Actually, in my experience, ships take docking pilots in most East Coast ports, most notably the Northeast, not just NYC.  Any time there are tugs involved in the Northeast, the tug company will require a docking master as part of the tug service.  And, no, the docking master, the same as the harbor pilot, will not "handle the controls", as they are precluded from doing as they are not company employees.  No pilot ever handles the controls of any ship.  Elsewhere in the US (Gulf Coast and West Coast), the harbor pilot will dock the ship right up until it is against the dock, again when tugs are used, the pilot's association has agreements with the tug companies to allow the pilot to direct the tugs.  As I've said, some cruise ship Captains will take over the conn, but not always.

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40 minutes ago, happysailor1001 said:

Not my experience with the Coast Guard.  I guess the webcam in Port Canaveral will be showing the Epic arriving this afternoon.  

If there is nothing wrong with the vessel that affects its maneuverability, or safety within the confines of the harbor, there is no responsibility for the vessel to report any deficiency like a generator out of service, and without this reporting, what does the USCG know about the vessel's condition.  You are required to report any condition that affects the vessel's ability to maneuver, but if we reported every time a pump or a generator was out of service, the tug companies would need to triple the number of boats in every harbor.

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1 minute ago, Mechman1971 said:

She's close but stopped. bottom right circle

image.png.5f7a48a36fda53a7d3f5551f7d454c22.png

Waiting on a berth.

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late to the party but a few technical tidbits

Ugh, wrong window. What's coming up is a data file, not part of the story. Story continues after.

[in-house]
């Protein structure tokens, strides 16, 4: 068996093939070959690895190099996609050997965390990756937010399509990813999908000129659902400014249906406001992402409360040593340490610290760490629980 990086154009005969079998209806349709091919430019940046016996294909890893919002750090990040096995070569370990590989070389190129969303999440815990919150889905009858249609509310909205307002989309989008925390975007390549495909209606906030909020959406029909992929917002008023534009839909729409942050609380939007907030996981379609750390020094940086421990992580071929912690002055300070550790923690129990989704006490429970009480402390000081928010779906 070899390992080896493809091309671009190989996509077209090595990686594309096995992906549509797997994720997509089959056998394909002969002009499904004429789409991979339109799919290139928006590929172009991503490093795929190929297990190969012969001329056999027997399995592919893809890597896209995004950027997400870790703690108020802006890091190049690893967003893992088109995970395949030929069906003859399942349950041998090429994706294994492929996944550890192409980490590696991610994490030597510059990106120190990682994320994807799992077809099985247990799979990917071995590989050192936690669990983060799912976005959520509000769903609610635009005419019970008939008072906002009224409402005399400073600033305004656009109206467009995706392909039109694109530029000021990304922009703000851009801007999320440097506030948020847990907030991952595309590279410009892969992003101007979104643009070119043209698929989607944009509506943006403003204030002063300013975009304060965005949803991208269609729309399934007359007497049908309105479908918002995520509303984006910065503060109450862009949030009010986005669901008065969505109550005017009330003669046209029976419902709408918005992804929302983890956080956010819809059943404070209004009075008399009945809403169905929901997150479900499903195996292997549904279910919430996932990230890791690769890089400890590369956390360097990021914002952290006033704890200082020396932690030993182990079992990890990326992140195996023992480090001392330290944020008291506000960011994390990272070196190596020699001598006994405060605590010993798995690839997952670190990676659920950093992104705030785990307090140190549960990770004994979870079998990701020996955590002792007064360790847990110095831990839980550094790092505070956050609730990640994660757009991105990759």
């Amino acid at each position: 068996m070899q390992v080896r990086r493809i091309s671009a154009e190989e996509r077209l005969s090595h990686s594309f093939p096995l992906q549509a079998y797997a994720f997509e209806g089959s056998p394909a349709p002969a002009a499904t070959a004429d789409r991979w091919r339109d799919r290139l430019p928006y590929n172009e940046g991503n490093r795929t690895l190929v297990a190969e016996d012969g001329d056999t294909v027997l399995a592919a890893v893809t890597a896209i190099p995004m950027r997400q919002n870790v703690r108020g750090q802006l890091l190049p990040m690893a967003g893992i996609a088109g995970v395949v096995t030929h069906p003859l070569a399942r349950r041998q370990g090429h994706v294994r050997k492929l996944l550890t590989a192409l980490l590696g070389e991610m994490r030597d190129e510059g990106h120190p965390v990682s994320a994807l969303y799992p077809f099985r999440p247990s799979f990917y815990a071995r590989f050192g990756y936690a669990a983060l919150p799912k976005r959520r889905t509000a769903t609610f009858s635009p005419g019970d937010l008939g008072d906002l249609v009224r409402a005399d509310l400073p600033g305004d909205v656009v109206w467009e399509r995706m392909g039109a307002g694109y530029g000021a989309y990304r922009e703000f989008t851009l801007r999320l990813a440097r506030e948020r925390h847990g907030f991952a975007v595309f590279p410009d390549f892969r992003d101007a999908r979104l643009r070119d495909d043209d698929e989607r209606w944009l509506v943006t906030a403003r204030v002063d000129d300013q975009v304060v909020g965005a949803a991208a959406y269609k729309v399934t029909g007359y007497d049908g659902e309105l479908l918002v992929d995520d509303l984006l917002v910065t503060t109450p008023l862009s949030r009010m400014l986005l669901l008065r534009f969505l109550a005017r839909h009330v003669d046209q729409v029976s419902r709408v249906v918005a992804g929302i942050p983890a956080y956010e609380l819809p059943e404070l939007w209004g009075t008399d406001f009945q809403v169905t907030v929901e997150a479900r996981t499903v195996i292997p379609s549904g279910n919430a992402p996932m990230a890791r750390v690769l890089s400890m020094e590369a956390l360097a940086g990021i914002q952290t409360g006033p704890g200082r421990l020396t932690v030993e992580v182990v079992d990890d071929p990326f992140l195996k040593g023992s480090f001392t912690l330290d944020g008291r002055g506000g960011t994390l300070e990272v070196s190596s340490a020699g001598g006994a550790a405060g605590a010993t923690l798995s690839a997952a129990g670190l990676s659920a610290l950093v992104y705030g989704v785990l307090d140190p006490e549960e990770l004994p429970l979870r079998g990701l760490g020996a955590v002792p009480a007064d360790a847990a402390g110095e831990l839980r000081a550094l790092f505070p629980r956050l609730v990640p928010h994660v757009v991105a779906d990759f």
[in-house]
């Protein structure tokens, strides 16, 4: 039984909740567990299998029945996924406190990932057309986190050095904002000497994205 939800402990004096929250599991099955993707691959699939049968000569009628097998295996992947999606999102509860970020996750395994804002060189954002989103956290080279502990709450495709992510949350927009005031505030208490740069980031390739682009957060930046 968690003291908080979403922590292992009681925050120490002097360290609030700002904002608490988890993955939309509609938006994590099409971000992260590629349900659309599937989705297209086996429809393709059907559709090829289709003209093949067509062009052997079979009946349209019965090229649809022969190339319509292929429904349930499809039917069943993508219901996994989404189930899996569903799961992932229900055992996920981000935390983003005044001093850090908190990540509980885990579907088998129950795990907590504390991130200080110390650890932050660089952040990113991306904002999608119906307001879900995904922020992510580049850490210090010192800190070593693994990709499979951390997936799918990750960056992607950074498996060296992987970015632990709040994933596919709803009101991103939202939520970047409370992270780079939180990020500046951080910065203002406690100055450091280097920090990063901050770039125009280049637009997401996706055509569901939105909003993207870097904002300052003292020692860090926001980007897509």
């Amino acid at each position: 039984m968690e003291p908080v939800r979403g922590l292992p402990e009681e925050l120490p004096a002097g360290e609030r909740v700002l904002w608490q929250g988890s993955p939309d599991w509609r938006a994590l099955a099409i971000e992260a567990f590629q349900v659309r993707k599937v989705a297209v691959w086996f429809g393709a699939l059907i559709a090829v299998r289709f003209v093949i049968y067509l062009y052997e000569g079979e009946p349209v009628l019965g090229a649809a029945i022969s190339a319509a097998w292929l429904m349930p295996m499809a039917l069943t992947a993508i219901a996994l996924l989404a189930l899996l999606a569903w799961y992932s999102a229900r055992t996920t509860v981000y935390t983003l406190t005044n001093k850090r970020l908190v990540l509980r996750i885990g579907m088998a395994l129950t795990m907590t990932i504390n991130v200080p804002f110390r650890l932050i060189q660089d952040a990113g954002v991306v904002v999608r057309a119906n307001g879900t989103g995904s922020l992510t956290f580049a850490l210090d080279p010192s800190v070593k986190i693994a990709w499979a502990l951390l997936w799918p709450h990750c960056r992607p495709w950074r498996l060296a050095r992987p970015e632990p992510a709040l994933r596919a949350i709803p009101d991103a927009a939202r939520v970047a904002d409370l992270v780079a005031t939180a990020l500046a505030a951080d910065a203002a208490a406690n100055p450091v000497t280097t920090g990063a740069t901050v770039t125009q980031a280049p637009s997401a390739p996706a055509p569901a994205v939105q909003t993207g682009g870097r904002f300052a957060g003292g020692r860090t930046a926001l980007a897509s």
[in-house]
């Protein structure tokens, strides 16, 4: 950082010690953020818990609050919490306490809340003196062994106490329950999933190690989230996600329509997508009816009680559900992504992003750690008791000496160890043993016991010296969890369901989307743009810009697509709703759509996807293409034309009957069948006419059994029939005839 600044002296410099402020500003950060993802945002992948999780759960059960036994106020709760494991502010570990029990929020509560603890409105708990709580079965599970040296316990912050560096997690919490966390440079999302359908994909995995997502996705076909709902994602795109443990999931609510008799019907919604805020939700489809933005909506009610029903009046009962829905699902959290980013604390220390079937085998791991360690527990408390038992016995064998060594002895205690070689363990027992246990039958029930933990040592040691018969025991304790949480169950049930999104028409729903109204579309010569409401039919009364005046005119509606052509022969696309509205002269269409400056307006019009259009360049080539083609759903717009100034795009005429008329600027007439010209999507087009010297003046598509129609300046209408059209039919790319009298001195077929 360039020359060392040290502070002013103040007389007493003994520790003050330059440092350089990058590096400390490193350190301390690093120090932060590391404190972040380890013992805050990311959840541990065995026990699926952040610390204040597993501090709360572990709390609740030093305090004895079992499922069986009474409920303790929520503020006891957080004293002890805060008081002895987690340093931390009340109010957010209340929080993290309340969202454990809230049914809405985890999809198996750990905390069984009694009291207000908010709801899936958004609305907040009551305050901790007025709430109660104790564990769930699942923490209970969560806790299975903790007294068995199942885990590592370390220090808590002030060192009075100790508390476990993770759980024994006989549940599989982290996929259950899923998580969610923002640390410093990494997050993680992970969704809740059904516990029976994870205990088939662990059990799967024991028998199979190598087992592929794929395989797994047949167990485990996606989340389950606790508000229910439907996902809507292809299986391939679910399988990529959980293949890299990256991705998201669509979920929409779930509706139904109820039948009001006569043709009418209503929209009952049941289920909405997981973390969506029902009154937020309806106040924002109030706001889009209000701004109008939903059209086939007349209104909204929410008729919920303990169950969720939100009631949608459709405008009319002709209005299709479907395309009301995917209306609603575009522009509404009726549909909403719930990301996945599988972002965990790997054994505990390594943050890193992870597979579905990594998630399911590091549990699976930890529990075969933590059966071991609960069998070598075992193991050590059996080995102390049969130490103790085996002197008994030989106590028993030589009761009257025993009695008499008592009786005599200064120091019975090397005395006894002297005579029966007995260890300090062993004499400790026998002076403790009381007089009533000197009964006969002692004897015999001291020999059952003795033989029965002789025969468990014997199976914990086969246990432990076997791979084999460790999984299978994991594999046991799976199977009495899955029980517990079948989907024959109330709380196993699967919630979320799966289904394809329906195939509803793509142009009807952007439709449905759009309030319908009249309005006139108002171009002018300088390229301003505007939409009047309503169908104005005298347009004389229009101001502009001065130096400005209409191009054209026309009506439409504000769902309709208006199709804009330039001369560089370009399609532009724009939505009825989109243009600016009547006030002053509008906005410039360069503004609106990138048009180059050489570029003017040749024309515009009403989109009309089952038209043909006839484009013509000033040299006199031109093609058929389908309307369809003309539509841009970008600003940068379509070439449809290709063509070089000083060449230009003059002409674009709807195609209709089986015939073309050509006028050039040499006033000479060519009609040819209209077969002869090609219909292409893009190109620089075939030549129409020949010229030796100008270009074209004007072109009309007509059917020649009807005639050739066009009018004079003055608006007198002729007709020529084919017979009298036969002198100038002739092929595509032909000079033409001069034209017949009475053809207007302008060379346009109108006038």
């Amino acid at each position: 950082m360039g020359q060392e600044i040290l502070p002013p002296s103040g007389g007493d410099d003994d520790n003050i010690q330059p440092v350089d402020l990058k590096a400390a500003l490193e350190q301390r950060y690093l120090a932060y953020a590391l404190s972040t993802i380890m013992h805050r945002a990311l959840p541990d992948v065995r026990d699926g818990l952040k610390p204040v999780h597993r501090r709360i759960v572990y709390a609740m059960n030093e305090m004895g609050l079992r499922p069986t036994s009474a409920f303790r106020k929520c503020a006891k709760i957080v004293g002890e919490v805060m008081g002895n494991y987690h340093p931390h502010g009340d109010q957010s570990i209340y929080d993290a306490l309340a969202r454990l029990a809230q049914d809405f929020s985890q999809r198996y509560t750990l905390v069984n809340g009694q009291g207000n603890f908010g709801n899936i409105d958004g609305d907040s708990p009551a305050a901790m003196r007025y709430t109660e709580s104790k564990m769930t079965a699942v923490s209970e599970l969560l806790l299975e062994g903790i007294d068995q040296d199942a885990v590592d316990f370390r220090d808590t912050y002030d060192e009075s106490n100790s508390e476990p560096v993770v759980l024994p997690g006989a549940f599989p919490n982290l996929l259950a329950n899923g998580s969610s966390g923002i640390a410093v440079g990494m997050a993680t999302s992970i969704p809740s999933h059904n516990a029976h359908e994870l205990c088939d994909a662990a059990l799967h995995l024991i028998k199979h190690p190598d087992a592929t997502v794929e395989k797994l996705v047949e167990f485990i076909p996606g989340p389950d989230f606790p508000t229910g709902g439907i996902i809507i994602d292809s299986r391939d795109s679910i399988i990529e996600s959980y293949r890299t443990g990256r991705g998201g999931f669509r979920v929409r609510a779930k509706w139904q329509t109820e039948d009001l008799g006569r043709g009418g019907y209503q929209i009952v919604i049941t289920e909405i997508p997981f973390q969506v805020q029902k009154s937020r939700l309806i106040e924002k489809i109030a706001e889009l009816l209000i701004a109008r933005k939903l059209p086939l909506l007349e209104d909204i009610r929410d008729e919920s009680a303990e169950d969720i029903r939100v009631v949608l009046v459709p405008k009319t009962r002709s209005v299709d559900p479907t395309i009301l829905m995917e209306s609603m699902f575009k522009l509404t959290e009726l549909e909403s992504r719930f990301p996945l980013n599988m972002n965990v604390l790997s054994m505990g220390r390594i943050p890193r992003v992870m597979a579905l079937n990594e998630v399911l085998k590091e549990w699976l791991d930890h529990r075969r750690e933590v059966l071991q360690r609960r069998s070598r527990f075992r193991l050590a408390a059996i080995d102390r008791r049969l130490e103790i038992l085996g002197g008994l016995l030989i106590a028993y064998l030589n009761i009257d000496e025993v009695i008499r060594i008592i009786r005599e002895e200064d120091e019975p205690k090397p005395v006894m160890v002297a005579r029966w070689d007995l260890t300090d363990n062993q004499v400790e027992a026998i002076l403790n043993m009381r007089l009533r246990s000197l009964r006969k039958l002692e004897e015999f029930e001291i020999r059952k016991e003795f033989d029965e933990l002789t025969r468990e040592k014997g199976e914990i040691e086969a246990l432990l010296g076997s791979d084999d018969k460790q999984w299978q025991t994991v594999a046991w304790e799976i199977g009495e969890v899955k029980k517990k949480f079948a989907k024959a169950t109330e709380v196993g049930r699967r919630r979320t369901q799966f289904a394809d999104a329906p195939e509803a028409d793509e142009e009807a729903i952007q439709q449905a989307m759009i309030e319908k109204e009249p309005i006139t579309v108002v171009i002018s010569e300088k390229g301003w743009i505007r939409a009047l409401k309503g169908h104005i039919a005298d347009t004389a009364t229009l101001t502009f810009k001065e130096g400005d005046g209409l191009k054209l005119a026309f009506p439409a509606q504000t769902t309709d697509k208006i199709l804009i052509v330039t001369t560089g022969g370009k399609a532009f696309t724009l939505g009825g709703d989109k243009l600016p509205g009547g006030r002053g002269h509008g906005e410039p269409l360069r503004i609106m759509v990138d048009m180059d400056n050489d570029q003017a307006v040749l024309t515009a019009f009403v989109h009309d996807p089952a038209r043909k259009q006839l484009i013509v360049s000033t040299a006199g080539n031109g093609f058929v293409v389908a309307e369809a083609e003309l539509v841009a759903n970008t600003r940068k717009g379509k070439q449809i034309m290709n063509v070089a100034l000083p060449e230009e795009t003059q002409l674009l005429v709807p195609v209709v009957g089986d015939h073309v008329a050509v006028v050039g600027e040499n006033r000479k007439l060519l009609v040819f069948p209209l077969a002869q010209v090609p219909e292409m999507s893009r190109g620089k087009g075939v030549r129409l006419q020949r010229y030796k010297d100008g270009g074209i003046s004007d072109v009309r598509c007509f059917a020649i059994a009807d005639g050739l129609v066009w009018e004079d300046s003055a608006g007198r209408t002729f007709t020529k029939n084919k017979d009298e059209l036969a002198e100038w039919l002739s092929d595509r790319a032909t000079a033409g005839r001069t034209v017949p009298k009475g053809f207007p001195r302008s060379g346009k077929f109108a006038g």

1. Curiously AIS shows EPIC only 20 miles outside PC right now (noon) and basically drifting/loitering .....

 

2. Speed increase last night is easily explained ... one tends to get a kick of 2 or 3 knots and sometimes more when sailing WITH the gulf stream

 

3. To ME, it is sounding more and more like EPIC is running on one SHAFT for some reason. All the engines may be FINE, but ether the electric driver is busted or a problem with a shaft itself preventing its use. This would explain the tugs ... if the ship is entering/leaving port with 1 shaft down, standby tugs are not only prudent but typically required by local authority.

 

4. WRT was the 'approach' to the pier correct? The video does not give a full perspective, IMO. Go to Google Earth and get a good overview of the pier .... 

 

{guys in the CG operations office are about 1/3 of a mile away with a pretty good view of the piers .... I've sailed in and out and moored at the CG Base MANY times, usually at the 'diagonal' berth just below the boat slips at my arrow}

San Juan Port.jpg

Edited by Capt_BJ

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2 minutes ago, Mechman1971 said:

She's close but stopped. bottom right circle

image.png.5f7a48a36fda53a7d3f5551f7d454c22.png

 

 

With all that's happened to her on this cruise, she may have hit an iceberg!

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2 minutes ago, Capt_BJ said:

late to the party but a few technical tidbits

 

1. Curiously AIS shows EPIC only 20 miles outside PC right now (noon) and basically drifting/loitering .....

 

2. Speed increase last night is easily explained ... one tends to get a kick of 2 or 3 knots and sometimes more when sailing WITH the gulf stream

 

3. To ME, it is sounding more and more like EPIC is running on one SHAFT for some reason. All the engines may be FINE, but ether the electric driver is busted or a problem with a saft itself preventing its use. This would explain the tugs ... if the ship is entering/leaving port with 1 shaft down, standby tugs are not only prudent but typically required by local authority.

 

4. WRT was the 'approach' to the pier correct? The video does not give a full perspective, IMO. Go to Google Earth and get a good overview of the pier .... 

 

{guys in the CG operations office are about 1/3 of a mile away with a pretty good view of the piers .... I've sailed in and out and moored at the CG Base MANY times}

 

As noted, I believe she is waiting on pilot/berth availability.  Looks like 2 or more cruise ships in the port at the time.